L to R, Canon Charles Masters of St. George’s Lowville (Ont.) Anglican church and Rev. George Sinclair, of St. Alban the Martyr, Ottawa, participated in a teleconference in 2004. Their churches voted on the weekend to leave the Anglican Church of Canada.
Six churches in five dioceses, voting at their general meetings on the weekend of Feb. 16-17, decided to leave the Anglican Church of Canada due to disputes over theological issues, including homosexuality, and join a South American Anglican church.
A seventh congregation, which is not a member of the Canadian church, also voted to come under the jurisdiction of Archbishop Gregory Venables of the Province of the Southern Cone, which covers the southern part of South America. Such jurisdiction is to be administered through retired Canadian bishop Donald Harvey, leader of a breakaway group called the Anglican Network in Canada.
The congregations are: St. George’s Lowville, Ont. and St. Hilda’s, Oakville, Ont., both of the diocese of Niagara; St. Chad’s, diocese of Toronto; St. Mary’s Metchosin, Victoria, diocese of British Columbia; St. Matthew’s, Abbotsford, B.C., diocese of New Westminster; St. Alban’s, diocese of Ottawa. The seventh is Holy Cross, Abbotsford, B.C. The votes were reported by the network on its Web site.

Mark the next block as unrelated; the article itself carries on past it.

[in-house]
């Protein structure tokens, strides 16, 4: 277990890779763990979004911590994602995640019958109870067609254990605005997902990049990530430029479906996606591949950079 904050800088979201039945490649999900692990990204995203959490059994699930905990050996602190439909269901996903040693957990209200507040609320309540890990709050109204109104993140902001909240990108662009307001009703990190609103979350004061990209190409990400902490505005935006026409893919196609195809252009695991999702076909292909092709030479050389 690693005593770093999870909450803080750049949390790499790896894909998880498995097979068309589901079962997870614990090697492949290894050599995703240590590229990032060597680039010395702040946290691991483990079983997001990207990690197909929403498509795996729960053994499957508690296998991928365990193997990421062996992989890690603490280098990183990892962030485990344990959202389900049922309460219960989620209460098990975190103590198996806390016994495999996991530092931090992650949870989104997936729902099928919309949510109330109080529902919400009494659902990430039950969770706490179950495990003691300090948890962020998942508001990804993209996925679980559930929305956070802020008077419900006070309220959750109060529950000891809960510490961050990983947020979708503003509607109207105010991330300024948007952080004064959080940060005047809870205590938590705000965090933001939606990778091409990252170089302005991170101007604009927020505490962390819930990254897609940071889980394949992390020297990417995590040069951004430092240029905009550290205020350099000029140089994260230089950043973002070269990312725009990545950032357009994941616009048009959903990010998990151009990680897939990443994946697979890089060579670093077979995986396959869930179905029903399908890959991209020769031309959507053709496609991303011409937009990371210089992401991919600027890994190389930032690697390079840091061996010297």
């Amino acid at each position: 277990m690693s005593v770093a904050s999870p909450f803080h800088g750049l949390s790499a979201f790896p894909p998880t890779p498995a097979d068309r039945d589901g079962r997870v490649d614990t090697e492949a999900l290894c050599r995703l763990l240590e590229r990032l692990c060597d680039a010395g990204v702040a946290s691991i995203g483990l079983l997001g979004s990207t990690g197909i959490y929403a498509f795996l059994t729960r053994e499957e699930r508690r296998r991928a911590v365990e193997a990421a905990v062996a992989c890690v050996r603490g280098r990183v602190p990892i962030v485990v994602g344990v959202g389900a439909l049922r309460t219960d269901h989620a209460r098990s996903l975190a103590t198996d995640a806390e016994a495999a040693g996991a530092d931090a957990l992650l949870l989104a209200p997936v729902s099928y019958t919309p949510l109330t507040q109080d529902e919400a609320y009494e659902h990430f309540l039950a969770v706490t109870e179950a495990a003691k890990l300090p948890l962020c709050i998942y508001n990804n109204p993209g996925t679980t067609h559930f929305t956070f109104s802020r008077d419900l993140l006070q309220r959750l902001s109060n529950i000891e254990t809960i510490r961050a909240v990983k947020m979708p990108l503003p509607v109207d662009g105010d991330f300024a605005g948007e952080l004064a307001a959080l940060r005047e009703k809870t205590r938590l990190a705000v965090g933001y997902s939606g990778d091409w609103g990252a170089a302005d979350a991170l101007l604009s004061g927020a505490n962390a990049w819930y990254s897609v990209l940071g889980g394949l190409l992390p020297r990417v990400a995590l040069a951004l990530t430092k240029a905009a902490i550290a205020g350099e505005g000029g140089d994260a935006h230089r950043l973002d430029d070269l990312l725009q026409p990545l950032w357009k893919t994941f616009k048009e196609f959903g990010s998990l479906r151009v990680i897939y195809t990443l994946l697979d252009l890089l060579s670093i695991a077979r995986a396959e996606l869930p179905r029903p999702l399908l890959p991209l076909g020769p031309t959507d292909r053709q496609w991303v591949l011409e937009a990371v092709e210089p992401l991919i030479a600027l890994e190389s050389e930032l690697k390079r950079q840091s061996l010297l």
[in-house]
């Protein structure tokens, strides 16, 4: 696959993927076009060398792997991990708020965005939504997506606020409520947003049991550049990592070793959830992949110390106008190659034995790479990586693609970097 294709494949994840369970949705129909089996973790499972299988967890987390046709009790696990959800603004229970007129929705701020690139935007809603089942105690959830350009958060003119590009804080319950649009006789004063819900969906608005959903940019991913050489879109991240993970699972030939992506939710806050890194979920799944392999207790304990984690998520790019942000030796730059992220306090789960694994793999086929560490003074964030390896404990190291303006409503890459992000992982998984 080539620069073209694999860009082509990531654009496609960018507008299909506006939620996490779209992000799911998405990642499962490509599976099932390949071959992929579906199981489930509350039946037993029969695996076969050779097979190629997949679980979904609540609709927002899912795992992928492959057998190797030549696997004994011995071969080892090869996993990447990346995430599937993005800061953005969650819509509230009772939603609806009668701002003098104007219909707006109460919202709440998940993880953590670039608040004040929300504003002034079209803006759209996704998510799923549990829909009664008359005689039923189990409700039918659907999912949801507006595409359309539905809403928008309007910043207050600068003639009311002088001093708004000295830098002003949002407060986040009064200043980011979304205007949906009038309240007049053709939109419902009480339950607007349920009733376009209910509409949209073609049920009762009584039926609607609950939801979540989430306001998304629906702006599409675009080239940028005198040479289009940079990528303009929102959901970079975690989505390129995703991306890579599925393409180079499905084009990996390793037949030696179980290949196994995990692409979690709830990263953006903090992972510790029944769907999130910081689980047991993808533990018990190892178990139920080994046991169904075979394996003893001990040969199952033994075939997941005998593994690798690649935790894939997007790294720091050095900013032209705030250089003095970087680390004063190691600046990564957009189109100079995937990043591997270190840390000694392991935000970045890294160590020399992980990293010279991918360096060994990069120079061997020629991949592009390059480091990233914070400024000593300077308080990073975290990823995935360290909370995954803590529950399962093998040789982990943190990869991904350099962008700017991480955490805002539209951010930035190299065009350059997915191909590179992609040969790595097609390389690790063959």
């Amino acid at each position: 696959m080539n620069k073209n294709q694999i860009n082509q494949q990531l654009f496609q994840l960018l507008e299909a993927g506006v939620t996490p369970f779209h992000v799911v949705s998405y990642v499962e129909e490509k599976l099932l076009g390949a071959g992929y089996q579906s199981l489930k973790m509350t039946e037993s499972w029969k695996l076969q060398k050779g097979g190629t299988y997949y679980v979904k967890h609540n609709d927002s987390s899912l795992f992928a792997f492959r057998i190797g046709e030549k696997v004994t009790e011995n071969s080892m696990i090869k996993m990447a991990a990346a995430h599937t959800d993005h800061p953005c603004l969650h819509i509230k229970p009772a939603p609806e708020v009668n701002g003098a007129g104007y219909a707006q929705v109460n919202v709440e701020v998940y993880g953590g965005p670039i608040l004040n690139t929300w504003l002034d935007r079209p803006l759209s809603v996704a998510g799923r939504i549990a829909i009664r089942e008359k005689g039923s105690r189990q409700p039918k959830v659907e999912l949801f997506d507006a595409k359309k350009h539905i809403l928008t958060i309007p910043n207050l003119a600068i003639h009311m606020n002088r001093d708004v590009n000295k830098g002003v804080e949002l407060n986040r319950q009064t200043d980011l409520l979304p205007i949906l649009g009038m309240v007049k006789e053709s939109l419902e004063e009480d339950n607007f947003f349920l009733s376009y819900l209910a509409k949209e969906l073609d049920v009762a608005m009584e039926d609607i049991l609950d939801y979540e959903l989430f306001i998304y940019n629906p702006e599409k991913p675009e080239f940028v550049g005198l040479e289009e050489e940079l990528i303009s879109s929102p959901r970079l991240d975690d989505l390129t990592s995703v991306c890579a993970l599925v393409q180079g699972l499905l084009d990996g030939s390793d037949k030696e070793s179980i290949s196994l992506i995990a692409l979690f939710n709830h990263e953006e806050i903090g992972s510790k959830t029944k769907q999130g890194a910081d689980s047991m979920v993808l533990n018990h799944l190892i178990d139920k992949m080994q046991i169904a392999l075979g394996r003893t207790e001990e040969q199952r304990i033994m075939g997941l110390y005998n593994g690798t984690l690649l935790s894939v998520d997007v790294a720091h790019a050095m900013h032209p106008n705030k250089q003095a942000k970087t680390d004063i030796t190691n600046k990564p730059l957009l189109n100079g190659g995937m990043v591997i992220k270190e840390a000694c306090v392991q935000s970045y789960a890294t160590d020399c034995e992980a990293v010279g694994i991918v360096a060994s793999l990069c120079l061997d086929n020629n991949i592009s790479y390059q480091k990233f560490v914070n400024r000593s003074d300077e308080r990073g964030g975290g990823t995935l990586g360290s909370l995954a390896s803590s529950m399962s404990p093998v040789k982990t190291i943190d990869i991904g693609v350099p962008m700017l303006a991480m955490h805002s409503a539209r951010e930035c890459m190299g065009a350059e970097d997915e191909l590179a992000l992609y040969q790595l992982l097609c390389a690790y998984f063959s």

An eighth parish, encompassing the Bearbrook-Navan-Vars congregations in the diocese of Ottawa, saw about 60 of its parishioners leave their church buildings and gather in a private home for worship on Feb. 17. Most of the Navan congregation decided to stay with the diocese. Rev. Alex Lewanowicz resigned from the Canadian church in order to serve under Archbishop Venables; a substitute priest led Sunday services. The churches are Holy Trinity, Bearbrook; St. Mary, Navan and St. Andrew, Vars.
The split was prompted by moves by the majority of the Canadian church toward greater acceptance of homosexuality, but conservatives say the differences are more profound. “All of these churches have acted because they are concerned about what is happening in the Anglican Church of Canada. They are determined to stay true to historic Christian teaching but see the (Canadian church) changing its teaching on fundamental, historic Christian teaching such as the authority of the Bible and salvation through Jesus Christ alone,” read a statement from the network.
Archbishop Fred Hiltz, primate, or national archbishop, of the Canadian church, in an interview with the Anglican Journal, said he does not agree. “The issue is very much focused on issues of sexuality. The Anglican Church of Canada is not in a crisis when it comes to matters of faith such as the divinity of Christ, the incarnation or the resurrection. I don’t know a bishop or a member of the clergy who week by week doesn’t confess their faith in Christ as redeemer and as our savior,” said Archbishop Hiltz.
He said he regrets the churches’ decision to leave, especially since Canadian bishops have agreed to allow conservative Canadian bishops to minister to disaffected congregations in their dioceses. However, conservatives say they want the visitors to have full jurisdiction, which the diocesan bishops refuse to grant. Archbishop Hiltz said he does not intend to consult with legal advisers since “matters having to do with (clergy) discipline and property are primarily diocesan in nature. I would not be interfering in any way.”